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Shouldn’t I Get 23 More Months of Post 9/11 GI Bill Benefits Instead of 9?

Author Ron Kness is no longer in the service.

Q: Medical Discharge and GI Bill Benefits – I served 22 months of service in the active Army and I was discharge honorably due to a service-connected disability. I received 22 months of the MGIB and exhausted it receiving 25 months of entitlements to finish the semester. I was told to apply for the Post -9/11 GI Bill and I would receive more benefits. My certificate of eligibility stated I would receive 9 months of entitlements under CH. 33 at 100%. I have been told that due to the “rule of 48” I should receive 23 months not 9. I keep getting conflicting information from the education counselors at VA and would like to know what I should receive and what to do. Thank you for your assistance. Heath

A:Heath if you were using a GI Bill other than the Post 9/11 GI Bill, that would be true. But because you first used up your Montgomery GI Bill (MGIB) and then switched to the Post 9/11 GI Bill, the most you can get under that GI Bill is another 12 additional months of entitlement.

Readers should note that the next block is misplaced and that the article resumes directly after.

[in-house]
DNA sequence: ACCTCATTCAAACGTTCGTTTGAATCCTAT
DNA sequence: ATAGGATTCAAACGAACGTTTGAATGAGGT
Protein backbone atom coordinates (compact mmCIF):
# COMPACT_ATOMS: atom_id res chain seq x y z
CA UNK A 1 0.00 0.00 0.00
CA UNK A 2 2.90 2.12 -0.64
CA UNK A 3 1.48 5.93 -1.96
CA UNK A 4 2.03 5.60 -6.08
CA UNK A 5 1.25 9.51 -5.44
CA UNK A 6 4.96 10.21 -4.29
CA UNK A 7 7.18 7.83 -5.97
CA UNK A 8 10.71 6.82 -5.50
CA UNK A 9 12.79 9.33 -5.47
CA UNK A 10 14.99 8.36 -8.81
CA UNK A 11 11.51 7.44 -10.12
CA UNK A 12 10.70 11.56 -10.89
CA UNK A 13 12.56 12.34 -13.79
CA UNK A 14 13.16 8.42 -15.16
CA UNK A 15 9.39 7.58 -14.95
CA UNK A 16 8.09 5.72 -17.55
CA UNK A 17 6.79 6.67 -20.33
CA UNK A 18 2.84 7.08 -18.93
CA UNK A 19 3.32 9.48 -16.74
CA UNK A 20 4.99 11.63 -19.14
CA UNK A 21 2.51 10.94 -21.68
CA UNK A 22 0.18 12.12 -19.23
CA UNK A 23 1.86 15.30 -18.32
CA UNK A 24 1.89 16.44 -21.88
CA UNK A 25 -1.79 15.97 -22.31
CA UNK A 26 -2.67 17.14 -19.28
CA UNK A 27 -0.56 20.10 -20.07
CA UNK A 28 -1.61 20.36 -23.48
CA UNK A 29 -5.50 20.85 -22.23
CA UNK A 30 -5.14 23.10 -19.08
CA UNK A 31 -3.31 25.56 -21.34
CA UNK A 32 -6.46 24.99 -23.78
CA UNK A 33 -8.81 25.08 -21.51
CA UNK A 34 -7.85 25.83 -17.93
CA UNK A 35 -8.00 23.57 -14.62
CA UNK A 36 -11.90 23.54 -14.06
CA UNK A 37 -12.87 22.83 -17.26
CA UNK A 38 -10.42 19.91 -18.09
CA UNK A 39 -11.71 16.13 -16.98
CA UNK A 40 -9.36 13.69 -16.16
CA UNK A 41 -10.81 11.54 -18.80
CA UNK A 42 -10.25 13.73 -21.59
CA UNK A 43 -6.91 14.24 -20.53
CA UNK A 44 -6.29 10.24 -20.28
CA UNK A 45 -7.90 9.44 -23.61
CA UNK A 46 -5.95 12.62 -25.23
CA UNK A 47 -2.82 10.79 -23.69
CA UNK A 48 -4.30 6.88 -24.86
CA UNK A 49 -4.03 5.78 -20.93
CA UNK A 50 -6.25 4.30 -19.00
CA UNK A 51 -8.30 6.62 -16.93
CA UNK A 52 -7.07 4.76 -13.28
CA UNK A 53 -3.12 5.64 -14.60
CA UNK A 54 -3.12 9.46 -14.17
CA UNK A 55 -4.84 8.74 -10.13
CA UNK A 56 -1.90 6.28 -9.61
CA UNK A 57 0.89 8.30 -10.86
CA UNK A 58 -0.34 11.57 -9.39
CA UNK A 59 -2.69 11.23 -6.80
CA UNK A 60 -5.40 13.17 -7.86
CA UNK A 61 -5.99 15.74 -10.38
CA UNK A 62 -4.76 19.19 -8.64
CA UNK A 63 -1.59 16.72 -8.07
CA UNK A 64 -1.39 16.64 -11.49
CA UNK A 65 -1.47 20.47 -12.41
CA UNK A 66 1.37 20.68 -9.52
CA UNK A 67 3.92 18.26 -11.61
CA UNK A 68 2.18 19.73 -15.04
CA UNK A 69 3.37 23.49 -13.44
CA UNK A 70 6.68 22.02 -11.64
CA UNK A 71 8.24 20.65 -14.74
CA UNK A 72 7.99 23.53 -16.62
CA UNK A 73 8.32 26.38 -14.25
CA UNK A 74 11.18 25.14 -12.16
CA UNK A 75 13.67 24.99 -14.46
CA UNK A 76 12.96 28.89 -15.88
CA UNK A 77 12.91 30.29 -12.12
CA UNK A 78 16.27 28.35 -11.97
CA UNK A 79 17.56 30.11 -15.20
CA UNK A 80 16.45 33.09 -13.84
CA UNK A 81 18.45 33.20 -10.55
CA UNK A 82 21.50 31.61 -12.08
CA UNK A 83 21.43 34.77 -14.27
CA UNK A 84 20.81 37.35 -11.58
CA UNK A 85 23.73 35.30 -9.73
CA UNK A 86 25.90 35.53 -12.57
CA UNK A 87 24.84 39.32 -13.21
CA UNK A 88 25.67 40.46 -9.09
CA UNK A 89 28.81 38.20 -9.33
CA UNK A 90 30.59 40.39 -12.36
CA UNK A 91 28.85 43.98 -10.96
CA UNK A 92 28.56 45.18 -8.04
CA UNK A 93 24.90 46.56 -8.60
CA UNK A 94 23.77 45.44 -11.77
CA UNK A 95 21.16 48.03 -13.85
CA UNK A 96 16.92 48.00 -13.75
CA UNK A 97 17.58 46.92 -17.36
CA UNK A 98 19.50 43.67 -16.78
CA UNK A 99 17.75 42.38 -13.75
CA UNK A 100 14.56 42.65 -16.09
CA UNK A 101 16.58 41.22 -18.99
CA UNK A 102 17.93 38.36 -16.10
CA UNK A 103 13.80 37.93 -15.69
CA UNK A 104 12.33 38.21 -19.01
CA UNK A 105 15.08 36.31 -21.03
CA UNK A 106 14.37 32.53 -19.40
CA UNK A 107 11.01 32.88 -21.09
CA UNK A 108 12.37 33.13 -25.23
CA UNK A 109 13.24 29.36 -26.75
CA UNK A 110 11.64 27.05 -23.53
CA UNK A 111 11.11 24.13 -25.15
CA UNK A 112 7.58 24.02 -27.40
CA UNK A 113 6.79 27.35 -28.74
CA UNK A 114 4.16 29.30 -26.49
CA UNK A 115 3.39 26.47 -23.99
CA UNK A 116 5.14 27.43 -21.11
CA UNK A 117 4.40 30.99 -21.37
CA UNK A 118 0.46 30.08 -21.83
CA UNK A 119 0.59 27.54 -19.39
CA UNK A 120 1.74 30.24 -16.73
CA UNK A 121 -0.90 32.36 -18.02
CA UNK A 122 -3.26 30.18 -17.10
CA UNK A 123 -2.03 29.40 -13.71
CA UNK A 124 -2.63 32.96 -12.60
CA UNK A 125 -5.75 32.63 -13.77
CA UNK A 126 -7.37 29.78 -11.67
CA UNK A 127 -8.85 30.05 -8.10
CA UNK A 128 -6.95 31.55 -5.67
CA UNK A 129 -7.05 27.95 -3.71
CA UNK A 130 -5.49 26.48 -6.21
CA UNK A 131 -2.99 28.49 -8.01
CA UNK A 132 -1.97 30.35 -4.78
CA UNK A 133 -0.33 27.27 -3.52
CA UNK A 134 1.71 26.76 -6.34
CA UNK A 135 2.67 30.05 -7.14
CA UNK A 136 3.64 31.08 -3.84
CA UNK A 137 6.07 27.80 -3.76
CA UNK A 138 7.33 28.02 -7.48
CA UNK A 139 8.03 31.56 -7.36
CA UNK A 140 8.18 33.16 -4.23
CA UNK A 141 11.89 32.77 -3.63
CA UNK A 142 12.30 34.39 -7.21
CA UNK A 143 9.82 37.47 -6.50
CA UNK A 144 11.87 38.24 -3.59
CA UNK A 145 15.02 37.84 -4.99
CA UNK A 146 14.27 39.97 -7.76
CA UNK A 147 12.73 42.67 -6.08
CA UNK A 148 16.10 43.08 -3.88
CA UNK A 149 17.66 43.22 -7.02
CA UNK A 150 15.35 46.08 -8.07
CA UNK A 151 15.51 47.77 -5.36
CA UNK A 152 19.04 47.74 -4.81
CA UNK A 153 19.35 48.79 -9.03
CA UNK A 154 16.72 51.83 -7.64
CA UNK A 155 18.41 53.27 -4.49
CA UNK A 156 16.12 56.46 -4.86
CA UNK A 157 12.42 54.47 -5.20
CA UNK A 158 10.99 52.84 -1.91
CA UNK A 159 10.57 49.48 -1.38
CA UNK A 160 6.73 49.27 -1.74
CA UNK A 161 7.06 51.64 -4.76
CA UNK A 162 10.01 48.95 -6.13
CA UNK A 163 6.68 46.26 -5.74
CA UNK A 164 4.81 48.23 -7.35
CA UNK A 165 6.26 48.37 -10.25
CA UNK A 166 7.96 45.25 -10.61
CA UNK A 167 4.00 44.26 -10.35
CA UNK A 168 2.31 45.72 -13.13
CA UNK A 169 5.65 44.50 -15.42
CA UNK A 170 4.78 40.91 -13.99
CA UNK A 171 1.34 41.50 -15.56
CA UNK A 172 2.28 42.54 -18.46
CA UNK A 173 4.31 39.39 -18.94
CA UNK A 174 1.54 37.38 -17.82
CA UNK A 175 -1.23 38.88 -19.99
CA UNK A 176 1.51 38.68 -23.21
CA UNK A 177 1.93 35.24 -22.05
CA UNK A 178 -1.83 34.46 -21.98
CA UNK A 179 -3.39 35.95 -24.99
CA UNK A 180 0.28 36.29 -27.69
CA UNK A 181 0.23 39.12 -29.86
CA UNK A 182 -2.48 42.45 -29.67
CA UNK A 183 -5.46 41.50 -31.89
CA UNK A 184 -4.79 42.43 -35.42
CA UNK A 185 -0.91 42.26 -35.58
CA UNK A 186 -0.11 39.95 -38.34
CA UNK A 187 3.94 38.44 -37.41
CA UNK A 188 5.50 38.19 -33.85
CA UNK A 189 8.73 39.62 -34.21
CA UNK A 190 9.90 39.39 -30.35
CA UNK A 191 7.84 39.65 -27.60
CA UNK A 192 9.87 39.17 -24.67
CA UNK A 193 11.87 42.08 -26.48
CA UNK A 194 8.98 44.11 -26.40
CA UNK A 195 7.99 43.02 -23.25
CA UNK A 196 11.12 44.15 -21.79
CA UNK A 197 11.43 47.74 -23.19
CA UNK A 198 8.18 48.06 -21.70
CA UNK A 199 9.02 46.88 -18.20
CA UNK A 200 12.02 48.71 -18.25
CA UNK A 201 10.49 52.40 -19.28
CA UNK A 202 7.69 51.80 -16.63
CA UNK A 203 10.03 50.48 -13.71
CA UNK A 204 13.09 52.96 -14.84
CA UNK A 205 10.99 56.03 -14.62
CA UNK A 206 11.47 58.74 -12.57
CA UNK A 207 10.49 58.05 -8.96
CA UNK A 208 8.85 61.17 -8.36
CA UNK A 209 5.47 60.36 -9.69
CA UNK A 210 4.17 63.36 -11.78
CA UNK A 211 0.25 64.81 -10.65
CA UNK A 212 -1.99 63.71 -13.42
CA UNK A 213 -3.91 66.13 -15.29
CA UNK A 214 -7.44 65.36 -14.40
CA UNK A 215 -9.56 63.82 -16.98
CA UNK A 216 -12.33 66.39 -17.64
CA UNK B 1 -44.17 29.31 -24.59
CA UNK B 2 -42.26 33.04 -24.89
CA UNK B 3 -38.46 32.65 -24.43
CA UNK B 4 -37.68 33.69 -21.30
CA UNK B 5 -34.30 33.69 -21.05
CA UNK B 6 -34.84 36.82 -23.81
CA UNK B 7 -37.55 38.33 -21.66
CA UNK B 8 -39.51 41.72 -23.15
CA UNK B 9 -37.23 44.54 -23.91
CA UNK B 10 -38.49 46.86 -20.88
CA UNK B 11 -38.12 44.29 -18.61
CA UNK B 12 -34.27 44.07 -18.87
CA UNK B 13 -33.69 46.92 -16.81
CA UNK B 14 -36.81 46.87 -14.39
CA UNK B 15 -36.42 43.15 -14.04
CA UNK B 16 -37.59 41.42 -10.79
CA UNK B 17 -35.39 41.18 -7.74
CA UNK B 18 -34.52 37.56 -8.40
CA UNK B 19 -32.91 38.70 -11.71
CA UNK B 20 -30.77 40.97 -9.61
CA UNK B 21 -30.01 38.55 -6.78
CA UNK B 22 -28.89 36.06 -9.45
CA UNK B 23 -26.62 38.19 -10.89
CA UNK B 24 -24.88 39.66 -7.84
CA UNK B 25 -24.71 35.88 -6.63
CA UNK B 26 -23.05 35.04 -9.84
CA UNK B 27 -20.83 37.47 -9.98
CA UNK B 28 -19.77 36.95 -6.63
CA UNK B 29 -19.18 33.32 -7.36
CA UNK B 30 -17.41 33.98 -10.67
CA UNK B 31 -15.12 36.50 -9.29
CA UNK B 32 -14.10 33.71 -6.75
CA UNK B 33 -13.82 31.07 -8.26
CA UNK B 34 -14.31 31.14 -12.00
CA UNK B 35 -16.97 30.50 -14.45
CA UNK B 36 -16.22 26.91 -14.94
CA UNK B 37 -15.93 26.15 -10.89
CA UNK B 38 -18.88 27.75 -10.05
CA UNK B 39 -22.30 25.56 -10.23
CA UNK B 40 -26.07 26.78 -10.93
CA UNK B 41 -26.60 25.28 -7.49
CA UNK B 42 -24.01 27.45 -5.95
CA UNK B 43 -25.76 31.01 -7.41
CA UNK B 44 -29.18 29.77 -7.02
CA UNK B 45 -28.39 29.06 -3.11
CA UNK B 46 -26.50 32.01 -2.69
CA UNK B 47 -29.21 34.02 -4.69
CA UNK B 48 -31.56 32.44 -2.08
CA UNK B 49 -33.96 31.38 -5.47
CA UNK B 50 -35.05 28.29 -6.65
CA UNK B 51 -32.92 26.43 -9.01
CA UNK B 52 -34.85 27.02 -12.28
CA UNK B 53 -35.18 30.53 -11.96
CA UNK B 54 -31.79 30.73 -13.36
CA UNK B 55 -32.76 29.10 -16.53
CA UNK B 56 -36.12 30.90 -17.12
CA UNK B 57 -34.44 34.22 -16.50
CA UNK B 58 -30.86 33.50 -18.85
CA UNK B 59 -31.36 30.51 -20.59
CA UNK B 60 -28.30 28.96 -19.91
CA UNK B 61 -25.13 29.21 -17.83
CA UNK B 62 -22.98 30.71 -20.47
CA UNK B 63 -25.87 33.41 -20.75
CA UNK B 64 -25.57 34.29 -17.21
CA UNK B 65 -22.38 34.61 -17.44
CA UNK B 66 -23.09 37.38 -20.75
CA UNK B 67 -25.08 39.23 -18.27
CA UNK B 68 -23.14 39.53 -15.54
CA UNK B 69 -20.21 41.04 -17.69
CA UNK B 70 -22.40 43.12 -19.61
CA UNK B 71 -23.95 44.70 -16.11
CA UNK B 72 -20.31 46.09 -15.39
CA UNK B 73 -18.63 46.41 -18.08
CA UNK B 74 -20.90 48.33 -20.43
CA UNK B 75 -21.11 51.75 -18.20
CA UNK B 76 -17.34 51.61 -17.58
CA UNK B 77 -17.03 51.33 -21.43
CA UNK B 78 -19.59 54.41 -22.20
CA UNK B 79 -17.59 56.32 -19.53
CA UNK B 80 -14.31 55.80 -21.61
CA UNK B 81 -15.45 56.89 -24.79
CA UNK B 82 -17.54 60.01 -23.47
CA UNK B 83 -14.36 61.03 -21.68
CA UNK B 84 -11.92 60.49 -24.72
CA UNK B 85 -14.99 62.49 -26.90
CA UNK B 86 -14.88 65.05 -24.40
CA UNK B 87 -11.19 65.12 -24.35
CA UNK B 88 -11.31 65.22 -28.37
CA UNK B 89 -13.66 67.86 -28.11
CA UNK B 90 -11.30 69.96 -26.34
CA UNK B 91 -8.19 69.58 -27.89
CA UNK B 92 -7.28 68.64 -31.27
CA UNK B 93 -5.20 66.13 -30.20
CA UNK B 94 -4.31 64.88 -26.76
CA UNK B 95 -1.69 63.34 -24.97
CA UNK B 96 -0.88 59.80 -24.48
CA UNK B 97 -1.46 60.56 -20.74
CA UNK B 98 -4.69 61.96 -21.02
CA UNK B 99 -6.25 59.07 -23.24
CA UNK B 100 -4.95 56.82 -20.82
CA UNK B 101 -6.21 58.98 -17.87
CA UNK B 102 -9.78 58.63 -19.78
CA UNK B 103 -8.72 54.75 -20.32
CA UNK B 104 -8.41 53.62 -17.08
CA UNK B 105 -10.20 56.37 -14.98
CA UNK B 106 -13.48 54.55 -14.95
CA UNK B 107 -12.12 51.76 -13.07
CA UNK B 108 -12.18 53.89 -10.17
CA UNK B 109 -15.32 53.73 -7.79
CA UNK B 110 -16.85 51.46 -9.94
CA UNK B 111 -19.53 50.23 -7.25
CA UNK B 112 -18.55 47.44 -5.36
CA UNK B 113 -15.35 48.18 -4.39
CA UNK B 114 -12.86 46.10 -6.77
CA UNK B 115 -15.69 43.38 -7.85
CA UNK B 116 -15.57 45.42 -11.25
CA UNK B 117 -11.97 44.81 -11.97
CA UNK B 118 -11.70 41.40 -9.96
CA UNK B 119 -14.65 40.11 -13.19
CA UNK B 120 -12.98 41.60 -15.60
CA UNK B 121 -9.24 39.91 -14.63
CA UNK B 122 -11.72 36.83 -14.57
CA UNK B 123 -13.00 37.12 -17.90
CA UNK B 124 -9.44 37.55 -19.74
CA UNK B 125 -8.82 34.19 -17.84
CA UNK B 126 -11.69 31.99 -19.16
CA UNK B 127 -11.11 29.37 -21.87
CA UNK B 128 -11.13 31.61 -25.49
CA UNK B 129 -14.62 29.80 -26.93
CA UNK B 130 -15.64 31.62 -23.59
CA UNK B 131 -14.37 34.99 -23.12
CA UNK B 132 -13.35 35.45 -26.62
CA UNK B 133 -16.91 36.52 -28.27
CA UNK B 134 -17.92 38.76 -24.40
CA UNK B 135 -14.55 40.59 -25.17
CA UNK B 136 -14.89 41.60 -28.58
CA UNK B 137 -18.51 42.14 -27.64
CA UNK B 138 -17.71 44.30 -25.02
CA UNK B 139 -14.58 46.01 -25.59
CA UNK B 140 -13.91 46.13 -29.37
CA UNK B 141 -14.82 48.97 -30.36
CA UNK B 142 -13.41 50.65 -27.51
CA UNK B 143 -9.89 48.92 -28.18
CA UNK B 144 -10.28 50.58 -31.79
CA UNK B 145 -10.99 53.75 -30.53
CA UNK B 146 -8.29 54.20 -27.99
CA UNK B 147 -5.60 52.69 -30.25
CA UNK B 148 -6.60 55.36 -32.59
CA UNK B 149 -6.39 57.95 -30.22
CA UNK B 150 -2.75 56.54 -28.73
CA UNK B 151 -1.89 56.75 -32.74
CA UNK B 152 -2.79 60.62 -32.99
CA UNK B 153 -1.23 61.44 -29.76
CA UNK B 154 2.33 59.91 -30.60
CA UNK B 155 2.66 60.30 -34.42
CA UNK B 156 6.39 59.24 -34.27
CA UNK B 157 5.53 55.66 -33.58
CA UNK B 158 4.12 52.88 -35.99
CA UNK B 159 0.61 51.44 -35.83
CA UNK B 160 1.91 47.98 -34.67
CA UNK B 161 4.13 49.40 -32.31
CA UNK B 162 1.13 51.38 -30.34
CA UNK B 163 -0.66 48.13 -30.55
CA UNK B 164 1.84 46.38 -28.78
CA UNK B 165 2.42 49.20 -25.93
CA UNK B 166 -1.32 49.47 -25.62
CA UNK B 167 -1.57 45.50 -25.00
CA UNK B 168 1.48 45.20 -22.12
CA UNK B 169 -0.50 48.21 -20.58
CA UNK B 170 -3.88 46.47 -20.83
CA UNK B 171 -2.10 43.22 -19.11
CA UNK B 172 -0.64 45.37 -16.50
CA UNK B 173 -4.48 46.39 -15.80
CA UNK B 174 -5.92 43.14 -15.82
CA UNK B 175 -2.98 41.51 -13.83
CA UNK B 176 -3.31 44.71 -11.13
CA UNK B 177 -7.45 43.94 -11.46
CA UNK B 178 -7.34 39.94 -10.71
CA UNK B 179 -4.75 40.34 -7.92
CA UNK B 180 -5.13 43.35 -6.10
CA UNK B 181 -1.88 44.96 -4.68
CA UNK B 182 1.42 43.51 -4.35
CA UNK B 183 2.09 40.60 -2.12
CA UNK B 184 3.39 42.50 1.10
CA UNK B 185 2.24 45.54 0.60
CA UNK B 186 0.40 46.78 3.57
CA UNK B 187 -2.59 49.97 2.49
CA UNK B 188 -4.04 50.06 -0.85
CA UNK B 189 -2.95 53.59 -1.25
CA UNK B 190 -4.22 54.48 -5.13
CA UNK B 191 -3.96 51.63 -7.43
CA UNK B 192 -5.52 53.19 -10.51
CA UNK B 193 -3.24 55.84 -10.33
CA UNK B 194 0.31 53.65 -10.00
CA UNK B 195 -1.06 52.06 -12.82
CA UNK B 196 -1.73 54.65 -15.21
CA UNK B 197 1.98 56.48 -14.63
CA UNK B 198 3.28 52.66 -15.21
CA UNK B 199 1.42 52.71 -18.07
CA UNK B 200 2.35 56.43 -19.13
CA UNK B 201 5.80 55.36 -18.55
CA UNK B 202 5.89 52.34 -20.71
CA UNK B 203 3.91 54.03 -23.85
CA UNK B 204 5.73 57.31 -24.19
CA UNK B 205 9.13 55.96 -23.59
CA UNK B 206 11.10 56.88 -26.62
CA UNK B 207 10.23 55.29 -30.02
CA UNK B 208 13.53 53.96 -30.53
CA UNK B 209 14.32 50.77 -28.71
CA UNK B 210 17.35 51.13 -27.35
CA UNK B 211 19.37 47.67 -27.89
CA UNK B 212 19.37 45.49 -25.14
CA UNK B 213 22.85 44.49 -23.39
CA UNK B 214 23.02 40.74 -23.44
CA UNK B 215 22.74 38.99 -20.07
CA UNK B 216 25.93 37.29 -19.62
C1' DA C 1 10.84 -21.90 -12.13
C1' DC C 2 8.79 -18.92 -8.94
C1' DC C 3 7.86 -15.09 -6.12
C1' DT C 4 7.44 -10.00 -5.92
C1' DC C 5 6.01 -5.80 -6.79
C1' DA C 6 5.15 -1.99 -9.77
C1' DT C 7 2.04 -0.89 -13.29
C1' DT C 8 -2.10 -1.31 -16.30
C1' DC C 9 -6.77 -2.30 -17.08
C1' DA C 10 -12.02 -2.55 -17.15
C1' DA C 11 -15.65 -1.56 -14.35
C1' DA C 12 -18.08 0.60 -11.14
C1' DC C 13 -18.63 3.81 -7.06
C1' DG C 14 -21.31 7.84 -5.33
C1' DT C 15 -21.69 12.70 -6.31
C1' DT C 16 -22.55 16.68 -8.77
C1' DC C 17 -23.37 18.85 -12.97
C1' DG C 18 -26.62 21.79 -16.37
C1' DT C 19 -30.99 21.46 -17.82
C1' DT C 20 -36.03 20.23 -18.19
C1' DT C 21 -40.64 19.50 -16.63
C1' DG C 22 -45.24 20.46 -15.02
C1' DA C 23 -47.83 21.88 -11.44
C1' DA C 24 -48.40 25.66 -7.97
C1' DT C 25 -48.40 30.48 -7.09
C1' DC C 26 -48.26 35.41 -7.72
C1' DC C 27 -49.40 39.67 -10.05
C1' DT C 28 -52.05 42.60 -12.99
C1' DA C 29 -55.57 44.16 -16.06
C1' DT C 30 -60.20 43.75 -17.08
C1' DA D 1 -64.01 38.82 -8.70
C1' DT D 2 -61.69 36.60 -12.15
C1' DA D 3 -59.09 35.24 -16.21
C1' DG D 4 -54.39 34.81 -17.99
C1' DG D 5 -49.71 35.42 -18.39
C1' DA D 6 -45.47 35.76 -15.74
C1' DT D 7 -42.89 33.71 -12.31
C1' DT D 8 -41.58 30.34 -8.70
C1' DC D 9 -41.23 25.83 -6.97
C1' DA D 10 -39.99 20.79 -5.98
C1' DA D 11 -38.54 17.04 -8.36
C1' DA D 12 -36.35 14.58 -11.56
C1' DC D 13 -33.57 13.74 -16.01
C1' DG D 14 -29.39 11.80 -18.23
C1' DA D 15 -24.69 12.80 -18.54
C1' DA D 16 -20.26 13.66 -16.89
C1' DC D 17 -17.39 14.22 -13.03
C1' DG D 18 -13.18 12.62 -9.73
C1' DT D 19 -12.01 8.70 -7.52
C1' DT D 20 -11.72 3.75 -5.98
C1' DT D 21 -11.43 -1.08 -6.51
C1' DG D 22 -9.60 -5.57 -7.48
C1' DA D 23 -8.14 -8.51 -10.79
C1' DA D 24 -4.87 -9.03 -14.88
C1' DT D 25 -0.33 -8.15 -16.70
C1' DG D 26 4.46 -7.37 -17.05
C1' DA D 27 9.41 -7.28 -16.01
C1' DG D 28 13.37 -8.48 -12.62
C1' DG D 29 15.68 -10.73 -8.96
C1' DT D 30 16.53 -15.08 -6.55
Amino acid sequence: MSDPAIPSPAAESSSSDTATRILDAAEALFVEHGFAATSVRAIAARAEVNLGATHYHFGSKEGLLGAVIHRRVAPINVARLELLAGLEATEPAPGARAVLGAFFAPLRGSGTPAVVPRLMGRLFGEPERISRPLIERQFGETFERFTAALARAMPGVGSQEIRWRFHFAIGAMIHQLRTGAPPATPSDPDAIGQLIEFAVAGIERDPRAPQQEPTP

And you used three of those 12 months to take you from the time you ran out of MGIB benefits to the end of the semester. That is why you ended up with 9 months of remaining entitlement instead of 12.

The Rule of 48 says that if you are eligible for two or more GI Bills, the maximum combined number of months can’t exceed 48; it doesn’t say you will automatically get 48 months. However, as I said earlier, the exception is the Post 9/11 GI Bill, after exhausting your MGIB and switching, and the most number of months you can get is 12.

As far as what you should do – nothing. Being you have your Certificate of Eligibility, enroll in school and enjoy what GI Bill benefits you have left. You are getting what you should under the current GI Bill rules.

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